The U.S. Department of Energy’s National Nuclear Security Administration (NNSA) and its three national labs today announced they have reached an agreement with NVIDIA’s PGI® software to create an open-source Fortran compiler designed for integration with the widely used LLVM compiler infrastructure.
LLVM is a collection of reusable compiler and tool chain technologies with a modular design that facilitates support for a wide variety of programming languages and processor architectures.The Fortran front-end module created through this project will be derived from NVIDIA’s PGI Fortran compiler, which has been used in production across a variety of high performance computing systems for more than 25 years. PGI® software is a leading supplier of software compilers and tools for parallel computing,
The project is being spearheaded by the Lawrence Livermore, Sandia and Los Alamos national laboratories in response to the need for a robust open-source Fortran solution to complement and support the burgeoning use of LLVM and the CLANG C++ compiler in the HPC community. Large HPC applications, such as those developed by the NNSA Laboratories, are often built on mixed-language modules, and require a common compiler infrastructure that supports both C/C++ and Fortran. Fortran also remains widely used in the broader scientific computing community, supporting simulation science to advance national security, medicine, energy, climate and basic science missions.
"With its broad adoption and flexible licensing model, the LLVM compiler infrastructure is a powerful open-source platform for development of compiler-related technologies and tools," said Patrick McCormick from Los Alamos National Laboratory. "The goal of this effort is to fill a key gap in the LLVM infrastructure that will help it become a more complete solution for our overall capabilities in support of the advancement of science and engineering."
The multi-year project will result in a source code base that enables the building of end-to-end Fortran compilers from the resulting components together with the existing LLVM source code base. All source code developed as part of the project will follow LLVM coding guidelines and will be made accessible and built using the utilities and interfaces that are standard for LLVM sub-projects. Source code for the resulting Fortran front-end is expected to be first available in open-source form in late 2016.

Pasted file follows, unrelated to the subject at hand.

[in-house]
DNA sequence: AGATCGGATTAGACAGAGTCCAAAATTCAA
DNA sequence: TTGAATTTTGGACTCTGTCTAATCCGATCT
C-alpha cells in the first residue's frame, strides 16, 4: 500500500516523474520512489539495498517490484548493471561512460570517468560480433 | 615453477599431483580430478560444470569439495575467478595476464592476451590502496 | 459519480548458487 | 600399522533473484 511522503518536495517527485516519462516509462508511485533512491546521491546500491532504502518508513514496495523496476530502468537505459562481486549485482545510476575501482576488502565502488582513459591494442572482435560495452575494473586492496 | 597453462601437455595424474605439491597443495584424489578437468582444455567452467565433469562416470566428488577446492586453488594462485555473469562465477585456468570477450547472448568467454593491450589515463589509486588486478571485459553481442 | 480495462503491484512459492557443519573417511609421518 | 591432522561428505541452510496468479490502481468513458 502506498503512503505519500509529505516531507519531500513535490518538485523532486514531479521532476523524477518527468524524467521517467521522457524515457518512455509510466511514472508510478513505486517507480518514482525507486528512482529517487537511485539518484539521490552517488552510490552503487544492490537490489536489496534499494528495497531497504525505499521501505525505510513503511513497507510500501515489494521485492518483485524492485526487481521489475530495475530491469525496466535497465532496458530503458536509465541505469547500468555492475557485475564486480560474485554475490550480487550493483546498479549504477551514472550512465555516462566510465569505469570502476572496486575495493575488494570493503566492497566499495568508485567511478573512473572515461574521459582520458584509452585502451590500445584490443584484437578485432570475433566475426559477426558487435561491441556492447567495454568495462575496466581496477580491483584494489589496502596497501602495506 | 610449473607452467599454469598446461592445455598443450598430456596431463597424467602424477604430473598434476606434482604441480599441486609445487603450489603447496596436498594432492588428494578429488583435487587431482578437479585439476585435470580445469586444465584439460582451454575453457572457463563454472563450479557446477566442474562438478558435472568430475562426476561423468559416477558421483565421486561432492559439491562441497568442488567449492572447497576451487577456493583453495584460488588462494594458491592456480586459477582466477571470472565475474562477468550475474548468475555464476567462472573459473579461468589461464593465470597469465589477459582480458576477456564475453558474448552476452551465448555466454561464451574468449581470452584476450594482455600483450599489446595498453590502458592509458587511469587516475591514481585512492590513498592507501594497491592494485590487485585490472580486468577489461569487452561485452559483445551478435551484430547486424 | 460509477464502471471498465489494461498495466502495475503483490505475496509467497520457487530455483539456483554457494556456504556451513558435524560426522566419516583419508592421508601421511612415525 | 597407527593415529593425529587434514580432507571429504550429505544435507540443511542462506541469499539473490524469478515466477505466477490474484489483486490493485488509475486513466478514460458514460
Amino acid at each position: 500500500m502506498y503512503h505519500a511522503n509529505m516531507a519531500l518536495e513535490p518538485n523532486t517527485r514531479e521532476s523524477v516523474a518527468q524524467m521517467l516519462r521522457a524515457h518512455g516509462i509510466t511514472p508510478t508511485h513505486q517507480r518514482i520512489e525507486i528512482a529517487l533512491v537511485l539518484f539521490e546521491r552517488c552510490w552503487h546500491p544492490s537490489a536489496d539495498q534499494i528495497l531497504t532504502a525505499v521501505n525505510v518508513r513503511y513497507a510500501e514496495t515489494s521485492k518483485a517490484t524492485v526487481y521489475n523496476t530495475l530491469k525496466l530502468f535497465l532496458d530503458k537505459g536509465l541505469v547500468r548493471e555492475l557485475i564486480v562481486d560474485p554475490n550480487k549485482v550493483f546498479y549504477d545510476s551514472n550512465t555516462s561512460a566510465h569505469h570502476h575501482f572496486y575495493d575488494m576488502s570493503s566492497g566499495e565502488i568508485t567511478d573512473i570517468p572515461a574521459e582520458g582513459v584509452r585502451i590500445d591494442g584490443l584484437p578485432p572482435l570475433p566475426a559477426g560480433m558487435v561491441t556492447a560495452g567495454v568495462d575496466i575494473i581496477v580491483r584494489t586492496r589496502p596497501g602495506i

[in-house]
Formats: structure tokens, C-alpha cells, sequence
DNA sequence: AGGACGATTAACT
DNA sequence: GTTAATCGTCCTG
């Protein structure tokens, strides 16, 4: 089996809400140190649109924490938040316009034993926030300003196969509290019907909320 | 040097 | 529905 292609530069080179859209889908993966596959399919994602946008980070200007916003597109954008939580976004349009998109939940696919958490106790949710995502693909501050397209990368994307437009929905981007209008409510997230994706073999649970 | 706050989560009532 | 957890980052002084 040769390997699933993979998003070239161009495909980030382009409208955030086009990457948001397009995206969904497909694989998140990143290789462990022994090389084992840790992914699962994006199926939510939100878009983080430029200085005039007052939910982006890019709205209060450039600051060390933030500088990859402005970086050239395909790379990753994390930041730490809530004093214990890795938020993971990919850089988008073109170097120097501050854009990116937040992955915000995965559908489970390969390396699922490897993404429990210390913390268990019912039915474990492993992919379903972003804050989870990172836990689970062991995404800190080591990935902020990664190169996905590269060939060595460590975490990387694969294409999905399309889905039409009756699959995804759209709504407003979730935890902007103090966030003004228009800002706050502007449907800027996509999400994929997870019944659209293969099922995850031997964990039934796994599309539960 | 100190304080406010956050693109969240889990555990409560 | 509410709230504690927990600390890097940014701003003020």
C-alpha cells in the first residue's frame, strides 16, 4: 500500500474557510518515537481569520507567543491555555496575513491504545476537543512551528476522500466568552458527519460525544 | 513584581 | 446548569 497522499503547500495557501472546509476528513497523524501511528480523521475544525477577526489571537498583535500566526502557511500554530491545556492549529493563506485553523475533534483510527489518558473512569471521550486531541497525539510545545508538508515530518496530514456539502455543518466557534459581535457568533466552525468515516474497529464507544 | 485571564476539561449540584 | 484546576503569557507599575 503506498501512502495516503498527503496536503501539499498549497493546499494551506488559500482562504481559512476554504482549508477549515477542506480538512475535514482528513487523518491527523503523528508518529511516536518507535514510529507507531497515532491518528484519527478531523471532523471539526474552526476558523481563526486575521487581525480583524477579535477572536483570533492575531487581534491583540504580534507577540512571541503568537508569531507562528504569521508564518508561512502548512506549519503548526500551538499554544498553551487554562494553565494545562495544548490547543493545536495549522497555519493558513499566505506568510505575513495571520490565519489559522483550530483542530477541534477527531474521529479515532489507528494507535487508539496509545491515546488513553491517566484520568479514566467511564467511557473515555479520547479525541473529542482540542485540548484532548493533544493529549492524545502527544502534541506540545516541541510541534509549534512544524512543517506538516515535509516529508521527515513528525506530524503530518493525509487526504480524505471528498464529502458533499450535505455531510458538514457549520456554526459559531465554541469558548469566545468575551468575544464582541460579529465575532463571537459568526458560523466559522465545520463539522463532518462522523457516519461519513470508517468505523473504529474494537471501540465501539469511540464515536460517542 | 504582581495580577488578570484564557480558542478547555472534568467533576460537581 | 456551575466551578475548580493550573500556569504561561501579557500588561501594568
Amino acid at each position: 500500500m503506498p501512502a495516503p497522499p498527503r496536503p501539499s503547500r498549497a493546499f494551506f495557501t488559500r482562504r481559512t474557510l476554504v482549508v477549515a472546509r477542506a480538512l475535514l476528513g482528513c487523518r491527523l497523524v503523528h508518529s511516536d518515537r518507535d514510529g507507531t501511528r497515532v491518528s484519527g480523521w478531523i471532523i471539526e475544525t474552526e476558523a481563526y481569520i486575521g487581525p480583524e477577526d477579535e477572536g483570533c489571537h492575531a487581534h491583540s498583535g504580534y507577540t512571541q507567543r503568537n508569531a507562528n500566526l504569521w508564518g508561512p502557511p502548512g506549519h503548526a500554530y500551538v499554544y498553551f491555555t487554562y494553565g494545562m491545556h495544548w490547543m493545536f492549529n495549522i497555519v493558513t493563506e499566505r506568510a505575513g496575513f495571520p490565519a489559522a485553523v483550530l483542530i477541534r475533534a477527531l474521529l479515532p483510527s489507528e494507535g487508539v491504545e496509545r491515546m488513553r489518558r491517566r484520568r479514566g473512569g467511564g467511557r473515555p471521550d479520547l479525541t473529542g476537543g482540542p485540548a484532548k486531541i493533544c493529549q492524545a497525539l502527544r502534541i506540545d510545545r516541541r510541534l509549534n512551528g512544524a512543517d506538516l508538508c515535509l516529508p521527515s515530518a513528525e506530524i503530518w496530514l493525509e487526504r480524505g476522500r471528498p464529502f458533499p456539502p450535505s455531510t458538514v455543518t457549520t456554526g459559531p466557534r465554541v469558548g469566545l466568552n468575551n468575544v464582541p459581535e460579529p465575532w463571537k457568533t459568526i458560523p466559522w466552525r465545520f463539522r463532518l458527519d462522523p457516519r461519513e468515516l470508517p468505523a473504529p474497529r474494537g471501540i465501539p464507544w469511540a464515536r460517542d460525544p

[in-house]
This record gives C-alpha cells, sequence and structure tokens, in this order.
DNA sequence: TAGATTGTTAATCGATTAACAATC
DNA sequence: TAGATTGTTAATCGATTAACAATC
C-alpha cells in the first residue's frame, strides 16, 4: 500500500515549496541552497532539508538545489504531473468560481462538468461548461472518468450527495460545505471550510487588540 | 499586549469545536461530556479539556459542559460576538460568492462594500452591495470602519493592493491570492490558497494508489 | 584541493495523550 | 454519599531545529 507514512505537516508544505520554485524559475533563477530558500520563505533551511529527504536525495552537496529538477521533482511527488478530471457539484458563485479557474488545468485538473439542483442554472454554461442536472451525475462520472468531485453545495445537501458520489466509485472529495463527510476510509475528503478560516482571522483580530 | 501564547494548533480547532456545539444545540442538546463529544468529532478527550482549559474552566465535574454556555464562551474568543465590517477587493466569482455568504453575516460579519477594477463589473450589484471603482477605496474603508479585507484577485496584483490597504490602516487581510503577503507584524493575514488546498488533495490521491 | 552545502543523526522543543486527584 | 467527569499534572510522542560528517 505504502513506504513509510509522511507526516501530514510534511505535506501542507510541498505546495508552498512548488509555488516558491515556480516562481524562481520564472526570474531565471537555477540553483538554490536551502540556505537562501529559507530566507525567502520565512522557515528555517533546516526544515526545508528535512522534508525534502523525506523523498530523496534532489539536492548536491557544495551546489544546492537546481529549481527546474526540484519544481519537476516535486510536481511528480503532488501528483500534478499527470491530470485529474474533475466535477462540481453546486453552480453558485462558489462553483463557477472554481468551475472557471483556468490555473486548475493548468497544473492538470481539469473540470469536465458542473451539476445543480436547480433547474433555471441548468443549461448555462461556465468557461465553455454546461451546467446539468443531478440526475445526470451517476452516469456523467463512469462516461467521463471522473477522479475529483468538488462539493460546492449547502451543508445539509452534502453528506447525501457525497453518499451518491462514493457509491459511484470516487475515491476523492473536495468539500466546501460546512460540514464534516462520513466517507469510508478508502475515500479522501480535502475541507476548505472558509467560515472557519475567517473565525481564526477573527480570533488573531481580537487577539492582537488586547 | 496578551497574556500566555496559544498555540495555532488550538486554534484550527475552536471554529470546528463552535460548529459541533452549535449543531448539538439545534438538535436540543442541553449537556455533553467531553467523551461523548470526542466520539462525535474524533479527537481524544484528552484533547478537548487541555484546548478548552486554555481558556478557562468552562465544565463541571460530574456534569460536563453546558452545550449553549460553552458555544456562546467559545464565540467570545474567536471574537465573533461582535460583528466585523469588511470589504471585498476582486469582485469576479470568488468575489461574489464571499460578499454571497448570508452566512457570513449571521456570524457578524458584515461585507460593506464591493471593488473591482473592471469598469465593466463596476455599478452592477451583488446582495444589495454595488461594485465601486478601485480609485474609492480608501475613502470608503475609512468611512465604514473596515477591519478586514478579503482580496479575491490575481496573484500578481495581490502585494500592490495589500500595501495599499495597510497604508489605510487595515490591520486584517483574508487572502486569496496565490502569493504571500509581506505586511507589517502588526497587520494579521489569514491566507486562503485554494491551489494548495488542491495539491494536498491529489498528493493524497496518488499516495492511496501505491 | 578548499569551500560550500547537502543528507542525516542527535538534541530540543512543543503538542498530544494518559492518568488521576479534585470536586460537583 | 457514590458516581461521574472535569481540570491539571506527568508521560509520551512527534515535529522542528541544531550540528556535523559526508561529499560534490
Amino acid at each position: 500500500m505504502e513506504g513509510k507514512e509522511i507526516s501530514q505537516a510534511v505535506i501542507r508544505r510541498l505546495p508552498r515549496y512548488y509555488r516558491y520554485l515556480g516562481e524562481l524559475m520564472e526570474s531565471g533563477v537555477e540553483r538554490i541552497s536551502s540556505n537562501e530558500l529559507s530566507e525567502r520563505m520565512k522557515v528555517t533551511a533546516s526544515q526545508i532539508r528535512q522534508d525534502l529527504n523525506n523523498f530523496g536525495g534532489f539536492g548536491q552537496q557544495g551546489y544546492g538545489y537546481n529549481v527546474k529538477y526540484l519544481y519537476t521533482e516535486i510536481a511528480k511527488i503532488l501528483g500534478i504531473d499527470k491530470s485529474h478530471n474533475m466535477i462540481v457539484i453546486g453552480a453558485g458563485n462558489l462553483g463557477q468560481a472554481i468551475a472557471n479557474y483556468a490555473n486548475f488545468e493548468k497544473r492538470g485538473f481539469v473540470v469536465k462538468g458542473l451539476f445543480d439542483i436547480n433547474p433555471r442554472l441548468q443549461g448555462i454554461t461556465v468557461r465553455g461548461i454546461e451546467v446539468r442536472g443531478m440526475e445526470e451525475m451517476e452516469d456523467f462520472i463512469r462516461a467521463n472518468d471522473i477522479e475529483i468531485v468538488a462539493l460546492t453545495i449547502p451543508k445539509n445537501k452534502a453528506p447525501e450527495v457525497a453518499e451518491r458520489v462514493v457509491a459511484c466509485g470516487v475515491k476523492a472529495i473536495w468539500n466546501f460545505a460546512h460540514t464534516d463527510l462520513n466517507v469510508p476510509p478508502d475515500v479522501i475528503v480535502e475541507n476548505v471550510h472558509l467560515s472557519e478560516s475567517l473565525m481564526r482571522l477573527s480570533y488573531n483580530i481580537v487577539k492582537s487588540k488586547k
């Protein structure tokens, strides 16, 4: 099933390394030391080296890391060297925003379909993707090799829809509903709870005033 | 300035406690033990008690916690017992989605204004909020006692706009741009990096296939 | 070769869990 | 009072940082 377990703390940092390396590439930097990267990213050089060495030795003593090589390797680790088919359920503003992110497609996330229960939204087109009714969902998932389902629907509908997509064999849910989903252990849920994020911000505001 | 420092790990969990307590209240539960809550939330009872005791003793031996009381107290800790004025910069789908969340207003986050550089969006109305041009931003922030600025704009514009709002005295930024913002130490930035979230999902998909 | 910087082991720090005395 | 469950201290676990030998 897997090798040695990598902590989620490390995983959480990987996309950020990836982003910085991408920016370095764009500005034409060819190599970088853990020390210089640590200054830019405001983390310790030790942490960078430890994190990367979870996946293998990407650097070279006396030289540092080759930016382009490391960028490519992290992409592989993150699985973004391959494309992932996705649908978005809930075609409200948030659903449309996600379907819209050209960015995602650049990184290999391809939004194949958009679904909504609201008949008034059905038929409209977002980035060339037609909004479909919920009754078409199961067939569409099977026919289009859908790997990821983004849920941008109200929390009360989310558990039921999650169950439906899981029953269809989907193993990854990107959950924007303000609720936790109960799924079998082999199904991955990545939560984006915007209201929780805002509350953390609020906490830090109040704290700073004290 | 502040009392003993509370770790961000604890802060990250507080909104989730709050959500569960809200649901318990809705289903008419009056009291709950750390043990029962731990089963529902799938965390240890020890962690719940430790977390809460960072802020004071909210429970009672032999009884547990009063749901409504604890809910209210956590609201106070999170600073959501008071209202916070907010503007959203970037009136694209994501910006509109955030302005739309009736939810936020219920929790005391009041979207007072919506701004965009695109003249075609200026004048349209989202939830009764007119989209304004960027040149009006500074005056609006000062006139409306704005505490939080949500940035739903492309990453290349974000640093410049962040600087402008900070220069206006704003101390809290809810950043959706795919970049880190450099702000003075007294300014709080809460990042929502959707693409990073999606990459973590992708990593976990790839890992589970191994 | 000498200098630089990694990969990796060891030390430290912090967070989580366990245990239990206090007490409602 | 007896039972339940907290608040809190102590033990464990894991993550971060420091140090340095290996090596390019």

"We’ve been working with and using LLVM in various development efforts for several years," said Douglas Miles, director of PGI Compilers and Tools at NVIDIA. "We look forward to contributing a Fortran language front-end that bolsters the HPC software ecosystem and leverages all of the features and capabilities LLVM has to offer."
One of the keys to success of the project is collaboration with the wide range of organizations that have expressed interest in an open-source Fortran solution for integration with LLVM. Early reaction from the HPC community has been immediate and very enthusiastic.
"We have been working with the LLVM community for more than a year on the development of parallelizing C and C++ compilers for heterogeneous OpenPOWER HPC systems with closely coupled GPU accelerators," said Dave Turek, vice president of Exascale Computing at IBM. "LLVM-based compilers provide an important addition to the OpenPOWER ecosystem joining the existing IBM XL and PGI compilers. This announcement helps to extend our current work to encompass a fully open-source Fortran compiler for these systems."
Representatives from NNSA and NVIDIA will be available to discuss this development at SC15 during "The Second Workshop on the LLVM Compiler Infrastructure in HPC," from 9 a.m. to 5 p.m. Sunday, Nov. 15, in Hilton Hotel Salon E, near the Austin convention center.